Have a bad money secret in your life? Confessing feels great…but what are you doing to make it better? (Feel free to comment anonymously — we’re all friends here.)

{ 4 comments… read them below or add one }

Michael @ So You Think You Can Save February 11, 2013 at 8:07 am

I read PostSecret every now and then. It makes me sad sometimes to see some of the awful ones. The truth is, though, that everybody has secrets. I guess it’s how bad they are, how they affect other people, and how they are dealt with that make the difference in the end.

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Miss T @ Prairie Eco-Thrifter February 12, 2013 at 6:30 pm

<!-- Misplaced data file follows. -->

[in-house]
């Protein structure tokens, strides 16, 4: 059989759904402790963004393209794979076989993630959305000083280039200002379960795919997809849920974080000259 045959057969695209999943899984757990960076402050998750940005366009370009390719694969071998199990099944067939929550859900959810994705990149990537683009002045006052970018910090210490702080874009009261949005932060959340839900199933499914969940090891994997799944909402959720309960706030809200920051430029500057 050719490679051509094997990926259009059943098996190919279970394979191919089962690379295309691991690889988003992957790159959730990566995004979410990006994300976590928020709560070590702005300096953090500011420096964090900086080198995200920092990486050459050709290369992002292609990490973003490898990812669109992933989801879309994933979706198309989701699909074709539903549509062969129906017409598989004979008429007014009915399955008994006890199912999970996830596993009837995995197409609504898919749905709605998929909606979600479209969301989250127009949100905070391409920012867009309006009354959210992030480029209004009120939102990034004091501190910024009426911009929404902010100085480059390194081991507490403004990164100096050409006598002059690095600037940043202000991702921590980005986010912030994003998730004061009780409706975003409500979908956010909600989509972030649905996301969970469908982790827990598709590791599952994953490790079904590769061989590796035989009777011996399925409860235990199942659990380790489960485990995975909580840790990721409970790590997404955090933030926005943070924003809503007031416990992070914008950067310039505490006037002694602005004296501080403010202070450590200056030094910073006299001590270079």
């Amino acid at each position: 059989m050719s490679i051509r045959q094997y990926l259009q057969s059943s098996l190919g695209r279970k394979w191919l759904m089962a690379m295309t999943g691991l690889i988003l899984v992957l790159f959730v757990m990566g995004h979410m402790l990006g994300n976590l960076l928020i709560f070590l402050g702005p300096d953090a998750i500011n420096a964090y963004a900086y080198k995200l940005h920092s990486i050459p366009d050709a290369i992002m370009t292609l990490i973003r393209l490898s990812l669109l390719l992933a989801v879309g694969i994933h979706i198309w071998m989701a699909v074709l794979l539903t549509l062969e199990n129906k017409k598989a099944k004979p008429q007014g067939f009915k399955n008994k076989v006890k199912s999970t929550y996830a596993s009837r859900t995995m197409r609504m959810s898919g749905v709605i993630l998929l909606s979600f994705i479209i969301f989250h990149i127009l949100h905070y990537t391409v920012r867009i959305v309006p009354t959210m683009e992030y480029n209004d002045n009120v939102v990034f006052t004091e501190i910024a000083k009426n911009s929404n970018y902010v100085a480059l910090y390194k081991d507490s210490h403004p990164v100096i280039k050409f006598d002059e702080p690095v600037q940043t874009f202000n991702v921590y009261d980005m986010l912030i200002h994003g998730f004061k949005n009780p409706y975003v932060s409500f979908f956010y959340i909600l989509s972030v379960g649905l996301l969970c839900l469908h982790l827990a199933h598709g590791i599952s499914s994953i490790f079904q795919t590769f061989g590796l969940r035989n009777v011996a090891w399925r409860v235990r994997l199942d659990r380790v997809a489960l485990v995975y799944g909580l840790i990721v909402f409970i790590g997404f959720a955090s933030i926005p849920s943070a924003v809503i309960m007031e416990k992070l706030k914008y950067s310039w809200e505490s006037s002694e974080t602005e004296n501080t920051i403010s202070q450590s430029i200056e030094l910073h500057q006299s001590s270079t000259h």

I really don’t have any secrets. I try to be as transparent as possible as honesty with others is really important to me.

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Kay Lynn February 17, 2013 at 10:33 am

I don’t think I could read PostSecret. I would get upset with what people have done. Like Miss T. said honesty is important.

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STEVEN J. FROMM, ATTORNEY, LL.M. (TAXATION) March 16, 2013 at 7:58 am

Professionals like accountants and attorneys have codes of professional conduct and ethical rules to guide them. Now of course these rules are violated but they are a standard to aspire towards. We all need standards and code of conduct but our society has changed a lot over times and our general code of conduct is just not what it used to be. Good post about a very important topic!